Over-the-top political farce of women at the White House in the world premiere of ‘POTUS’ on Broadway

The mood is manic, with the White House in a state of panic, as a coterie of frantic females tries to deal with the PR nightmare that is the President, but creates an even bigger nightmare of their own, in the world-premiere production of POTUS: Or, Behind Every Great Dumbass Are Seven Women Trying To Keep Him Alive, a female-centric political farce by LA-based writer Selina Fillinger, now playing a limited engagement at Broadway’s Shubert Theatre.

Lilli Cooper, Julianne Hough, Rachel Dratch, Julie White, Vanessa Williams, Lea DeLaria, and Suzy Nakamura. Photo by Paul Kolnik.

Directed with non-stop frenetic energy by five-time Tony Award winner Susan Stroman, the riotous show is filled with over-the-top stereotypes, politically incorrect laughs, and hysterical physical comedy, delivered by an all-star all-women cast of favorites from the stage and screen, whose characters weave a web of spins and cover-ups that leave world peace, a feminist contingency of voters, and their own positions and sanity hanging in the balance. It’s a decidedly exaggerated yet all-too-familiar look at the entitlements and abuses of the American presidency that depicts women behaving just as badly in the service of a powerful man – until they come together, recognize the true meaning of the popular internet acronym FML, and ask each other the eternal question, “Why aren’t YOU President?”

A terrific cast lets loose with the parodic portrayals, foul-mouthed tirades, and sexual explicitness, hurling incessant insults and every misogynist epithet known to man at one another, while protecting, gratifying, and kowtowing to the (sort of unseen) commander-in-chief, or gleaning and exposing the truth about him, all for their own personal and professional gain, in characters that suggest composites of well-known public figures of our recent and current times.

Julie White and Suzy Nakamura. Photo by Paul Kolnik.

Tony Award winner Julie White as Harriet, the White House Chief-of-Staff, is a whirlwind of sidesplitting rage, barking orders and shouting obscenities as she is faced with how to handle the scandal(s) and what to tell the Press Secretary Jean – played with equal concern but greater deadpan control by Suzy Nakamura in her noteworthy Broadway debut – as she’s about to face questions from a roomful of reporters. Among the most probing is Tony Award nominee Lilli Cooper as Chris, a tenacious member of the press and a nursing mother, determined to get the big story, no matter what it takes, while pumping her breast milk, getting incoming calls on her unsilenced cell phone (oops!), and causing yet another major presidential crisis with the marble bust of a revered Suffragette (a witty reference to the farcical perversion of the early feminist movement).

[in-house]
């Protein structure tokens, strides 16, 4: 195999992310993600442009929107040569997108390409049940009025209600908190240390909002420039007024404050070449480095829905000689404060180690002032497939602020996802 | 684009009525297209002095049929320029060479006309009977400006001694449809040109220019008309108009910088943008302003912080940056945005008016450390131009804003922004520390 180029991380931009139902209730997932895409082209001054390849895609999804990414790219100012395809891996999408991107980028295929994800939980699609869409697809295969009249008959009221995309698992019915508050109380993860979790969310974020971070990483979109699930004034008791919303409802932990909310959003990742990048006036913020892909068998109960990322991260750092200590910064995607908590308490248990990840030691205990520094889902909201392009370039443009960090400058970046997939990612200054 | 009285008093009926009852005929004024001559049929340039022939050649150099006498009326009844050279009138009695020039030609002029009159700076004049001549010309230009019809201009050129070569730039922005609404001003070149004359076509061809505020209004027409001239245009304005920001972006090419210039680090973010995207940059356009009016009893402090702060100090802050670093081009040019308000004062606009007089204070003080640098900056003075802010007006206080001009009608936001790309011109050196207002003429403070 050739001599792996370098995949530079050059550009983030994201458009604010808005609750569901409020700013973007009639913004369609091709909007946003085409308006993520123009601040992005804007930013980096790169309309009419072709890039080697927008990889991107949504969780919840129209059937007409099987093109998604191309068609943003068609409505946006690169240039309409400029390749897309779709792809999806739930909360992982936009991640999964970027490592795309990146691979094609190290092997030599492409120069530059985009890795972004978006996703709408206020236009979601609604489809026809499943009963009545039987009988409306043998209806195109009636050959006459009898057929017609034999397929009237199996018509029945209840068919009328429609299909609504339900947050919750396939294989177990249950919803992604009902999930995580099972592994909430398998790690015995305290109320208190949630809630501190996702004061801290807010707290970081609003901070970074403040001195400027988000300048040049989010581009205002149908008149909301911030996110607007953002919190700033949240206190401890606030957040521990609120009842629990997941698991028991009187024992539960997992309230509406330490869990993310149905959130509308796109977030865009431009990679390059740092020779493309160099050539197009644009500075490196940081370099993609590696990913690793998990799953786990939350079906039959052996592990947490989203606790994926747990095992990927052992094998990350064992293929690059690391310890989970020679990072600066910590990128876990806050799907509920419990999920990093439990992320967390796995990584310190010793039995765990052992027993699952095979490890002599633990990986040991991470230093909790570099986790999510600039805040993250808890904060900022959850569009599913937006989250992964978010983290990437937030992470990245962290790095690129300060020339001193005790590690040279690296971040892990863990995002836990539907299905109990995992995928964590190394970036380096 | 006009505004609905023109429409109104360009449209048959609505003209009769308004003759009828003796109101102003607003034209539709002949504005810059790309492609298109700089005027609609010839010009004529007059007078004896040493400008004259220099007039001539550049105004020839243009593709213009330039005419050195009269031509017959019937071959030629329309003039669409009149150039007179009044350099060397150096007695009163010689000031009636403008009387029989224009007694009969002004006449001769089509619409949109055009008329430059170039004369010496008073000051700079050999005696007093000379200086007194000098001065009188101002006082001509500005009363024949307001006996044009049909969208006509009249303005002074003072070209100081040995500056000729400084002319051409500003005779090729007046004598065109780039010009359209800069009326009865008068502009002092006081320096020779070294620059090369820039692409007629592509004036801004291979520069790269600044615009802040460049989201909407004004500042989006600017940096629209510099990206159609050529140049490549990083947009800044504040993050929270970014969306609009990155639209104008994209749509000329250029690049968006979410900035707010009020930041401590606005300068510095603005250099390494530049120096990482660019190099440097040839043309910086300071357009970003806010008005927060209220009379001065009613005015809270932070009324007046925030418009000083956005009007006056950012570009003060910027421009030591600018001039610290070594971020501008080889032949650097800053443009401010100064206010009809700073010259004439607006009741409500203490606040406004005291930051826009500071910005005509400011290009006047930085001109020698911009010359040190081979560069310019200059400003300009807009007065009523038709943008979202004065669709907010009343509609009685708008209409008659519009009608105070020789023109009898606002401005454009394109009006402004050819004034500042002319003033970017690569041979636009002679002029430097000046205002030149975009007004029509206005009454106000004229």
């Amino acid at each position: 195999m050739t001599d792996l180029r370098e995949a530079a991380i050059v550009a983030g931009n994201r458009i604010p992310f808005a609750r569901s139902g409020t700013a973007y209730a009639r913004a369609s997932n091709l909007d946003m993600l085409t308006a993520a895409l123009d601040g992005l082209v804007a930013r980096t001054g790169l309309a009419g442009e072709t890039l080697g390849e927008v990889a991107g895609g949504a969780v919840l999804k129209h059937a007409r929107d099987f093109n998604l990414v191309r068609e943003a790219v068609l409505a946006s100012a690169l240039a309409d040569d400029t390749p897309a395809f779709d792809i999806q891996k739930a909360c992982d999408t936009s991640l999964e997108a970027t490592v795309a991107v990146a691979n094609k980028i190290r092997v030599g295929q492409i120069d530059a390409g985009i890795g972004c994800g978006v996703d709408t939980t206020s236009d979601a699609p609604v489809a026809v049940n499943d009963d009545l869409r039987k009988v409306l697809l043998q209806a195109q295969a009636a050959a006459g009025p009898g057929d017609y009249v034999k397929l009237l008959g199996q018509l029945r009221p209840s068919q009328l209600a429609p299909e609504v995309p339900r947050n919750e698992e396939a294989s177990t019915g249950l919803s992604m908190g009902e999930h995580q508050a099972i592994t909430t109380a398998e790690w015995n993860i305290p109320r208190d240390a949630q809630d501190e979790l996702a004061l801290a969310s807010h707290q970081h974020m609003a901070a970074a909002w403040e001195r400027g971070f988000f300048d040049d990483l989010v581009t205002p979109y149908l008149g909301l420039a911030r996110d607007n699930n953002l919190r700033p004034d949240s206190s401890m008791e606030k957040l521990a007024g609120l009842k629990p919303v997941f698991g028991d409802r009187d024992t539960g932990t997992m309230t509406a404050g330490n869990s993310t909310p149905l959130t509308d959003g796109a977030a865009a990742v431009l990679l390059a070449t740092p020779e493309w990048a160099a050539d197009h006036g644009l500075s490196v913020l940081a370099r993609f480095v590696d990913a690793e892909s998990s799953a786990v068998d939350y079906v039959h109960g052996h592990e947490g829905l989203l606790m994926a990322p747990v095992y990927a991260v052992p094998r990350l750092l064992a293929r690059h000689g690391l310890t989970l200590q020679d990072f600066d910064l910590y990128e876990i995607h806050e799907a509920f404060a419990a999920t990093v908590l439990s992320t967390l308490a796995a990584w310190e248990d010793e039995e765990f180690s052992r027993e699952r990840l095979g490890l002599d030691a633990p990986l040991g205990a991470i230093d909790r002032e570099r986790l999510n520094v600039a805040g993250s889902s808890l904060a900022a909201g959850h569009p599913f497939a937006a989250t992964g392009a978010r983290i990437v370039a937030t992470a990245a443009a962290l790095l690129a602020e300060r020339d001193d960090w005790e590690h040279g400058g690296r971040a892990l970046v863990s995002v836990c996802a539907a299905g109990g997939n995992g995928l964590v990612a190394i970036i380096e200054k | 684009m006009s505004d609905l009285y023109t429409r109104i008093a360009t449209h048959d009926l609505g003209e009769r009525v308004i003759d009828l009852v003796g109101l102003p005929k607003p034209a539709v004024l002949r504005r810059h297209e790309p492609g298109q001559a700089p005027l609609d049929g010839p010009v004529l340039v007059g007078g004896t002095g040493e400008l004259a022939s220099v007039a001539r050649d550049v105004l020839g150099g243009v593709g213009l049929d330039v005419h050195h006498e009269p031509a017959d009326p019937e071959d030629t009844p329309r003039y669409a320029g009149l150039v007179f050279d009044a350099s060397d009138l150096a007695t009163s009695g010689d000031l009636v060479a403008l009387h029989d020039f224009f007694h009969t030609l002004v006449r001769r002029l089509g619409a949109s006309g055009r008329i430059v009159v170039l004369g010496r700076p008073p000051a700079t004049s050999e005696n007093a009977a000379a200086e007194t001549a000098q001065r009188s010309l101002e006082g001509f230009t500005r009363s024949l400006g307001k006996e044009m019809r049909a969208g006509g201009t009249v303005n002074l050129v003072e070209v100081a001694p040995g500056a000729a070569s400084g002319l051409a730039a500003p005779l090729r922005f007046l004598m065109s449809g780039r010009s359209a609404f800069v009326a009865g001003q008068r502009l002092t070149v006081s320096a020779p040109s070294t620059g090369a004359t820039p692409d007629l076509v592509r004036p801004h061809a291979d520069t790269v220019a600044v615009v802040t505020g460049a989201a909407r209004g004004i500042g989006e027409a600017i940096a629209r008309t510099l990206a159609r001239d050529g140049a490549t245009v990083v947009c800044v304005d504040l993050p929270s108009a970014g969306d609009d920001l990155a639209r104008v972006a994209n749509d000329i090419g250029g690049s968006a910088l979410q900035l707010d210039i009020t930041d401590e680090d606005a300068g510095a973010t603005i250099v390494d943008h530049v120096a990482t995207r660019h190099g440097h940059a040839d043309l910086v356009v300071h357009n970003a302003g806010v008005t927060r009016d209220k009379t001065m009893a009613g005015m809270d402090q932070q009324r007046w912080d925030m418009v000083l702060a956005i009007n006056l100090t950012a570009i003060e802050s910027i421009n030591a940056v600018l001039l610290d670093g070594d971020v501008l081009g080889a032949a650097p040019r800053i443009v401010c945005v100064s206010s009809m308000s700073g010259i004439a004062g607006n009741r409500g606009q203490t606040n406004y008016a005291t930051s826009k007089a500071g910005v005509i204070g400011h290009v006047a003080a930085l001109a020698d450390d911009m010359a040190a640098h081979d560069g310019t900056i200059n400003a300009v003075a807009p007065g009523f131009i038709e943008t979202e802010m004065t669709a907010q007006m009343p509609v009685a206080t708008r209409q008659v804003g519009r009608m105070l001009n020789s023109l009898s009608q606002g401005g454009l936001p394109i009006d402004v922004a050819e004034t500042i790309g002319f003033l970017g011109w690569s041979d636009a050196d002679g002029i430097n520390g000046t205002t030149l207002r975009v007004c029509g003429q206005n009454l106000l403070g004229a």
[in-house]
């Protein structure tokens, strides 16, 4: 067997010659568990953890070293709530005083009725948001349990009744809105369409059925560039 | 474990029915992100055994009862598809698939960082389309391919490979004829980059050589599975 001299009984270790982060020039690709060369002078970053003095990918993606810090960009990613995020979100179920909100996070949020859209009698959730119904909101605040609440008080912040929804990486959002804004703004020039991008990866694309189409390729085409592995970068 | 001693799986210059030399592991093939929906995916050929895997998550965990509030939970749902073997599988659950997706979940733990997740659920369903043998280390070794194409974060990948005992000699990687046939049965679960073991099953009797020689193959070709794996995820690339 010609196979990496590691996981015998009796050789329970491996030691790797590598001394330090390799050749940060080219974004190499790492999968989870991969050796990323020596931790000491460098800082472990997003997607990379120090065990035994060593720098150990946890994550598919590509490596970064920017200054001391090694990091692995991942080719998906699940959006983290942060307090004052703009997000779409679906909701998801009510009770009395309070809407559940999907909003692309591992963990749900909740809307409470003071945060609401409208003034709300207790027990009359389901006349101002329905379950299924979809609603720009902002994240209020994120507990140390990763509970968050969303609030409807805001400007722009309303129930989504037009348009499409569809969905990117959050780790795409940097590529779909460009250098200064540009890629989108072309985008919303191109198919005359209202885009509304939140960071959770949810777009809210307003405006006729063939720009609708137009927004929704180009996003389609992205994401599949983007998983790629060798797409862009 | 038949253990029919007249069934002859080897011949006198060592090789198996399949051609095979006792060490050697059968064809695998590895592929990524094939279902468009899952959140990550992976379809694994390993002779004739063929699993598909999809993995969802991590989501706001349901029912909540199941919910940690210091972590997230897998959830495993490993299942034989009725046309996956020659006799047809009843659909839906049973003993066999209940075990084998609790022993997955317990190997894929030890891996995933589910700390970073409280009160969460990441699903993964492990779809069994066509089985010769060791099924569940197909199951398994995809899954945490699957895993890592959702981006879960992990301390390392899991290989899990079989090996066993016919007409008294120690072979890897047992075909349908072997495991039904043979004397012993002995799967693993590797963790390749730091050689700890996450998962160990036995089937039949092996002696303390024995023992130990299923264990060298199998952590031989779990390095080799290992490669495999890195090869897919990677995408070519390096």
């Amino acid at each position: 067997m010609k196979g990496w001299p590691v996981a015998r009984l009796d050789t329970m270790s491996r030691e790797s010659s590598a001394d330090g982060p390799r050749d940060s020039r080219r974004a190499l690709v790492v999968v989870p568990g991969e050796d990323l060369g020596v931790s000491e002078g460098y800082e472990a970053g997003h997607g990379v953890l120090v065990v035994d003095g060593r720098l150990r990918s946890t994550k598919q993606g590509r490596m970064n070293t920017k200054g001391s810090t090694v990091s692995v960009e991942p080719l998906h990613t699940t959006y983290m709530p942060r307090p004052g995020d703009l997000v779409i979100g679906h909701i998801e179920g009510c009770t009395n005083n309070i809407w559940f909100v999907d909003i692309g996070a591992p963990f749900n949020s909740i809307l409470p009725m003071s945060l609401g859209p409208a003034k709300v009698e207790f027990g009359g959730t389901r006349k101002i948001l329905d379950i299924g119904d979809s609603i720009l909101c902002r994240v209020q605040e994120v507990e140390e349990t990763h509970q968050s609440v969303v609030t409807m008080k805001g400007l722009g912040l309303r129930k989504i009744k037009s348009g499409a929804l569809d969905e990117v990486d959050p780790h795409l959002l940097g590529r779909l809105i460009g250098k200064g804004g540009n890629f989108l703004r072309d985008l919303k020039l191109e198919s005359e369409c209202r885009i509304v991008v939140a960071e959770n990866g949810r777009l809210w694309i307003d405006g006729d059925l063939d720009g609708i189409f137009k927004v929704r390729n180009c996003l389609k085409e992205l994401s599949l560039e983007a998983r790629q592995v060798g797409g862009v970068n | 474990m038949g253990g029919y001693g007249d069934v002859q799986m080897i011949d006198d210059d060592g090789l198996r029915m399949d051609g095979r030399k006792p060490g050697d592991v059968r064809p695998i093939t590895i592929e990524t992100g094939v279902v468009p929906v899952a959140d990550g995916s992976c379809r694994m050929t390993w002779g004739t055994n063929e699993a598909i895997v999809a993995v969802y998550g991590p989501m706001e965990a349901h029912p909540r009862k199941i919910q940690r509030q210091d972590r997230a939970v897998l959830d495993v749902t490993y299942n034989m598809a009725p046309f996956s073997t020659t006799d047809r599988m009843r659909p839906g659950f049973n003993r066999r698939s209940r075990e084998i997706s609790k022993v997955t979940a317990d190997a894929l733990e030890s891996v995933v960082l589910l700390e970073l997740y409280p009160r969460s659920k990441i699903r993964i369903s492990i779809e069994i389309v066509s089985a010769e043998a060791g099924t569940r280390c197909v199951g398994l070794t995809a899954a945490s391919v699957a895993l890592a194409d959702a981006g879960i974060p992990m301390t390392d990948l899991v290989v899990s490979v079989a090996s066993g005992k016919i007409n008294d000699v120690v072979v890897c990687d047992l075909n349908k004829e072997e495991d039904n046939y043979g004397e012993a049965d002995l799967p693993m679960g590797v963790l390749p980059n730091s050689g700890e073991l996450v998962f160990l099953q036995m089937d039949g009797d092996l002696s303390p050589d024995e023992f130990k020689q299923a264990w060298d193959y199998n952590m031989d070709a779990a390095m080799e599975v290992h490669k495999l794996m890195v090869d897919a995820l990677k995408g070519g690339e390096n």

Vanessa Williams and Rachel Dratch. Photo by Paul Kolnik.

Add to them the smart but insecure assistant Stephanie, played to comedic perfection by SNL regular Rachel Dratch in an uproarious Broadway debut; SAG Award winner Lea DeLaria as the brash drug-dealing Bernadette, Jean’s ex and the President’s sister, released from prison and there to receive a pardon from her brother for her conviction; Grammy, Emmy, and Tony Award nominee Vanessa Williams as the strong and in-charge First Lady Margaret, willing to maintain the appearance of charm, commitment to public service, and a stable marriage to retain her popularity and to advance her own ambitions; and Emmy Award winner Julianne Hough in another stellar Broadway debut as Dusty, a pretty, young, and ever-ebullient bimbo, impregnated by the President, flown out to the White House on a private jet to see him, vomiting up blue slushies from morning sickness, and causing more stress for the staff and distress for Margaret. And though the show is not a musical, with Stroman directing and Hough (known from the TV series Dancing with the Stars) in the cast, it’s no surprise that it includes amusing segments of dance and concludes with a mini-concert of feminist anthems by the united women.

Julianne Hough, Lea DeLaria, and Suzy Nakamura. Photo by Paul Kolnik.

The wild action is enhanced by Sonoyo Nishikawa’s high-key lighting and a rapidly rotating set by Beowulf Boritt that shifts with the scenes from historic room to room in the tastefully furnished White House. Costumes by Linda Cho, and hair and wigs by Cookie Jordan, are suited to the women’s personalities and to the scornful (and sometime unwitting) jokes about them.

POTUS‘s adult situations, obscene language, and sexist-based humor might not be for everyone, but they effectively serve to heighten the socio-political farce and to drive home the closing feminist message, “You’re gonna hear me roar.”

Running Time: Approximately one hour and 45 minutes, including an intermission.

POTUS plays through Sunday, August 14, 2022, at the Shubert Theatre, 225 West 44th Street, NYC. For tickets (priced at $39-250), go online. Everyone must show proof of COVID-19 vaccination to enter the building and must wear a mask at all times when inside.


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